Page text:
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Newport International Film Festival, 1998

     "Amazing" was the word uttered again and again from filmmakers, press, and audience at the First International Newport Film Festival, June 2-6. How could a first-time film festival possibly be this good? Have such arresting new movies, such thoughtful panels? Such interesting guests, from animator Bill Plympton to jazz drummer, Chico Hamilton? Such elaborate Gatsby-style mansion parties, including a gala clambake at the girlhood home of Jackie Onassis?

     (I was there as member of a three-member jury for documentaries, and we were definitely impressed with the non-fiction films we had to choose among for prizes. Eight out of ten were really fine.)

      How could three nice young women living in New York--Executive Director Christine Schomer, Festival Director Nancy Donahoe, Director of Programming Maude Chilton--with help from astute friends, have pulled it all off, both financially and artistically? Especially when you discovered that the trio had no festival experience among them, and that the pie-in-the-sky idea for a Newport Film Festival had been introduced over coffee just 14 months ago.

     Schomer, who had worked as a researcher and booking guests for Letterman in New York and then The Tom Snyder Show in LA, returned to Manhattan with a vow to get out of TV. She met one day with Donahoe, producer of an independent short, about making a film together. Instead, Schomer proposed: let's make a film festival!

     Schomer, a native of Barrington, Rhode Island, told me, "Growing up here, I thought you had to leave this state to be in the entertainment industry, But I came home one weekend when Amistad was shooting in Newport, and Michael Corrente, who made American Buffalo, was filming in Providence. I realized, the film industry is stimulating the Rhode Island tourist industry.

     "There should be a Newport Film Festival! Nancy and I decided to push it really fast, this awareness we wanted to capitalize on."

     In one year, they lined up a formidable "A-list" of Festival sponsors, including US Magazine, Nortek, U.S. Airways, Fruit of the Loom, Skyy Vodka, and Kodak. Using Colorado's Telluride Film Festival as a model (though they've never been there!), Schomer and Donahoe planned out an on-foot festival, for which audiences and guests could saunter between hotels, seminars, and the Fest's moviehouses, the single-screen Jane Pickens and the twinned Opera House.

     "Nancy and I sent ourselves to Sundance in January to see how a festival works, how volunteers are used, how theaters and events are run. Then The Newport Daily News to sent us to the Berlin Film Festival. As a consumer, I found Berlin impenetrable, and I was pickpocketed. But we did get several films to show at Newport.

     "For the initial year, we tried to do everything, to aim incredibly high, although we were cautioned not to. We'd have 75 screening, panels, events every day, parties every night. I've never known such a frenzied pace. And I'd thought Letterman was frenzied."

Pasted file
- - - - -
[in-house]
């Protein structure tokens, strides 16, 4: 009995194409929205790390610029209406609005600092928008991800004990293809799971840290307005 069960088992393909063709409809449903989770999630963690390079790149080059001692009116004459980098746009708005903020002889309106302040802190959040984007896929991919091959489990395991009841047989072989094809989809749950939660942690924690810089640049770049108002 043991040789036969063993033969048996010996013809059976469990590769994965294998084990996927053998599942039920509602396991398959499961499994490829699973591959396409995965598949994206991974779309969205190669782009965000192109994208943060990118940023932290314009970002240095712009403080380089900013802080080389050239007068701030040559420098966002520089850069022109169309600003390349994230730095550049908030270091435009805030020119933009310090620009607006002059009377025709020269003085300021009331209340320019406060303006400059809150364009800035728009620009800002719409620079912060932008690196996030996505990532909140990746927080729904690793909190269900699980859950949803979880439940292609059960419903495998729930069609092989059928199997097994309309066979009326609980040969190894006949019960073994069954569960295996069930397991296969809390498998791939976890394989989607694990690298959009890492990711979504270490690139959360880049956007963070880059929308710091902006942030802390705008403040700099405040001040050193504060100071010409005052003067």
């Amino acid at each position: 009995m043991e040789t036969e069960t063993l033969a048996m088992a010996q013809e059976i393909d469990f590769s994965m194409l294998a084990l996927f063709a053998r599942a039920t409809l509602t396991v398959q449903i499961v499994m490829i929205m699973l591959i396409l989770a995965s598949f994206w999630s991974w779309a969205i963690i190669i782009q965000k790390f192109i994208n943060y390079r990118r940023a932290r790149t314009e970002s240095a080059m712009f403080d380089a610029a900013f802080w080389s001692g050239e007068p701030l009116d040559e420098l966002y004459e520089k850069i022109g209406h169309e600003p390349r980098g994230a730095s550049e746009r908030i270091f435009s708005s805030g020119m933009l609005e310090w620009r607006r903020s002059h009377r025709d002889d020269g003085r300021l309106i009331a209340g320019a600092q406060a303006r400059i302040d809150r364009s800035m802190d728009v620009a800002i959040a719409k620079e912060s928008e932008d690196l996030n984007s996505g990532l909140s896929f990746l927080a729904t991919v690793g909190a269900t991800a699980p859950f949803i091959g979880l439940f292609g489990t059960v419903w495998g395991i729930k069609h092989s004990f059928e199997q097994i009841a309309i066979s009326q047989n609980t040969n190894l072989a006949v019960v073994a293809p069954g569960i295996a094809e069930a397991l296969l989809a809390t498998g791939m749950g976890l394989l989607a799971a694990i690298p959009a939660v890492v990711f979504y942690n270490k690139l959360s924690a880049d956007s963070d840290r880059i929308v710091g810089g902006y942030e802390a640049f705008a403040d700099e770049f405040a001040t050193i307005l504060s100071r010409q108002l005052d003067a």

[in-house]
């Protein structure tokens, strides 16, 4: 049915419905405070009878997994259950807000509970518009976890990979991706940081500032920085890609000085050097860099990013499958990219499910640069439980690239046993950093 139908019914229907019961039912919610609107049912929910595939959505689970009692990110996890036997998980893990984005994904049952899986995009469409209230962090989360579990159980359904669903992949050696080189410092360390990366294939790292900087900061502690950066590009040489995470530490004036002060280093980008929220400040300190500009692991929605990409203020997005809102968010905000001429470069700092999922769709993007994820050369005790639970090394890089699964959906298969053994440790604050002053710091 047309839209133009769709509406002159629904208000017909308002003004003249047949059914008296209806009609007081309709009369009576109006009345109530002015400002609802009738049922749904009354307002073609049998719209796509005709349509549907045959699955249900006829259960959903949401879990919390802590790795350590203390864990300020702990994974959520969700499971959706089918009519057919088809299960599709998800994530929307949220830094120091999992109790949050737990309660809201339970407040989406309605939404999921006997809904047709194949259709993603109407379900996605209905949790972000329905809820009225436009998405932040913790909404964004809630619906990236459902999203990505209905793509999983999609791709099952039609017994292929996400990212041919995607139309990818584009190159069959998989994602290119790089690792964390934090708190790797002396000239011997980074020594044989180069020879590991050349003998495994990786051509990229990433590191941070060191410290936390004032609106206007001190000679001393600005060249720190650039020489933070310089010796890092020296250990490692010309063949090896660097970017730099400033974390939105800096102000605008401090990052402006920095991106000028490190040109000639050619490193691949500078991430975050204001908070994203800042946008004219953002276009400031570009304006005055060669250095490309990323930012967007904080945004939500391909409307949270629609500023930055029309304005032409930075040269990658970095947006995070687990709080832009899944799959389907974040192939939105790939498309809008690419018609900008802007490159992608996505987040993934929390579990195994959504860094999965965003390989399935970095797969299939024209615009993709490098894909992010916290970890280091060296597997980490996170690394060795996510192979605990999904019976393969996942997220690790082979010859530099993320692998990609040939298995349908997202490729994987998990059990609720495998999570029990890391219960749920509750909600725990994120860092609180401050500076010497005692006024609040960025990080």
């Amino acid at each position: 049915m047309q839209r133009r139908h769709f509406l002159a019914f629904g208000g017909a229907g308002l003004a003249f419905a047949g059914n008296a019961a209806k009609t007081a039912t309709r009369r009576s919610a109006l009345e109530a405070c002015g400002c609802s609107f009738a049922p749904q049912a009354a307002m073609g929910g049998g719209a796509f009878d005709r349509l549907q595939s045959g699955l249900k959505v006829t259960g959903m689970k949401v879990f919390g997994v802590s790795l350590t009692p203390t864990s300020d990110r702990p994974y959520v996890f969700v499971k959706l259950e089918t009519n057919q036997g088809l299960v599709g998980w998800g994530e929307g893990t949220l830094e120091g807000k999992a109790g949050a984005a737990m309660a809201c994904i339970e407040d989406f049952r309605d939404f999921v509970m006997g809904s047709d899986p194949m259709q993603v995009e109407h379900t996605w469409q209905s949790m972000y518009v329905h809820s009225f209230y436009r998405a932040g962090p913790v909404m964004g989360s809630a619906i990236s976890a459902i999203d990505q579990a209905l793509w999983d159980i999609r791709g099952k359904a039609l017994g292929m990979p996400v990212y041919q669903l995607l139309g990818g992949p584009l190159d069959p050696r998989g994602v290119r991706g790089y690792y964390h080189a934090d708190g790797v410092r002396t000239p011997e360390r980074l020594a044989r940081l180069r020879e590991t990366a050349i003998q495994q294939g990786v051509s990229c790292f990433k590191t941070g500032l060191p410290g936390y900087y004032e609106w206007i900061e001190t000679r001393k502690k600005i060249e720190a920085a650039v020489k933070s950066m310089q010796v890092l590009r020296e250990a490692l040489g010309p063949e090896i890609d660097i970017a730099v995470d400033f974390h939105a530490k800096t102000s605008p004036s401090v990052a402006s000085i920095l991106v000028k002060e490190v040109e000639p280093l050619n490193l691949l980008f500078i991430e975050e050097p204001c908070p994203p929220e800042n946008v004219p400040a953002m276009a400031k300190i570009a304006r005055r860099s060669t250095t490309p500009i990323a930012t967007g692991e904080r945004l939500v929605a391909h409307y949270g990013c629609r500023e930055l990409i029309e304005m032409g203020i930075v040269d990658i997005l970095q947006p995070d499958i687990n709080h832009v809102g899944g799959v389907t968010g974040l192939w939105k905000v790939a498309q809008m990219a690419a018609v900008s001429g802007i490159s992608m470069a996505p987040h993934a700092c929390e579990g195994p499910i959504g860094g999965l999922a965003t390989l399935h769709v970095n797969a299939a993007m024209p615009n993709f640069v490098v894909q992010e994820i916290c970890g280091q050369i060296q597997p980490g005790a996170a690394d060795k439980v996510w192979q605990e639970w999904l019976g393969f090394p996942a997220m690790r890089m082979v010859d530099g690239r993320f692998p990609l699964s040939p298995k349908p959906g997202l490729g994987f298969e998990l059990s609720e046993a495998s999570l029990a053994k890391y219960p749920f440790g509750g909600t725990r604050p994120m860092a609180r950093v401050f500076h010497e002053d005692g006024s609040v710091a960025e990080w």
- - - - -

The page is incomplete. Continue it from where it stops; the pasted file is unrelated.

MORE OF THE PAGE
June 2, Opening Night at the Jane Pickens. In the lobby, Schomer marveled that people were buying popcorn, that the Festival was really happening. Inside the theater: another coup. Miramax Films had been persuaded to make the Newport Fest the site for the American premiere of its major release, The Mighty. Miramax boss, Harvey Weinstein, delivered a gracious speech, comparing this night to something from Cinema Paradiso.

     The Mighty, about the friendship of two boys, a low-esteem giant of a 13-year-old and his high-IQ tutor in leg braces, proved too sentimental and manipulative for me; but much of the audience laughed,cried, applauded. Weinstein left for New York, assuredly pleased.

     But what if he'd stuck around to see some films?

     I believe he would have been writing a fat check for Miramax to distribute That Was You, a hot-from-the-lab Chicago-produced indie which, in its world premiere at Newport, promptly captured the Audience Award for Best Film.

     As the only movie critic to have seen it, I'm with the crowd.

     Let me proclaim: That Was You is the real thing! Here's that warm, humanist, brilliantly written comedy that everyone waits for, with a screwball ensemble of Chicago actors, none famous, providing a totally pleasurable evening at the cinema. (And there's a recent Bostonian producer, Lisa Spencer.)

     The behind-the-scenes making of this movie is nifty: a long-retired Second City performer, Tom Bastounes, sold his family grocery business, Capital Produce, and, with that revenue, hired his pals, directors of commercials, to write a semi-autobiographical screenplay about him. They'd direct, he'd star. Incredibly, it worked. Rino Liberatore and Ron Lazzaretti co-directed beautifully. Bastounes is a wonderfully charming, relaxed screen presence, a total natural, providing the most unlikely movie debut since Sly Stallone in Rocky.

     Bastounes plays a Greak-American in the family grocery produce business who, divorced and floundering, dreams of rekindling his life by taking up with his gorgeous ex-flame (Monica Zaffarano), now a world-famous opera diva.

     I predict a bidding war for That Was You among American distributors. Remember, it played first at the First Newport Film Festival.

(June, 1998)


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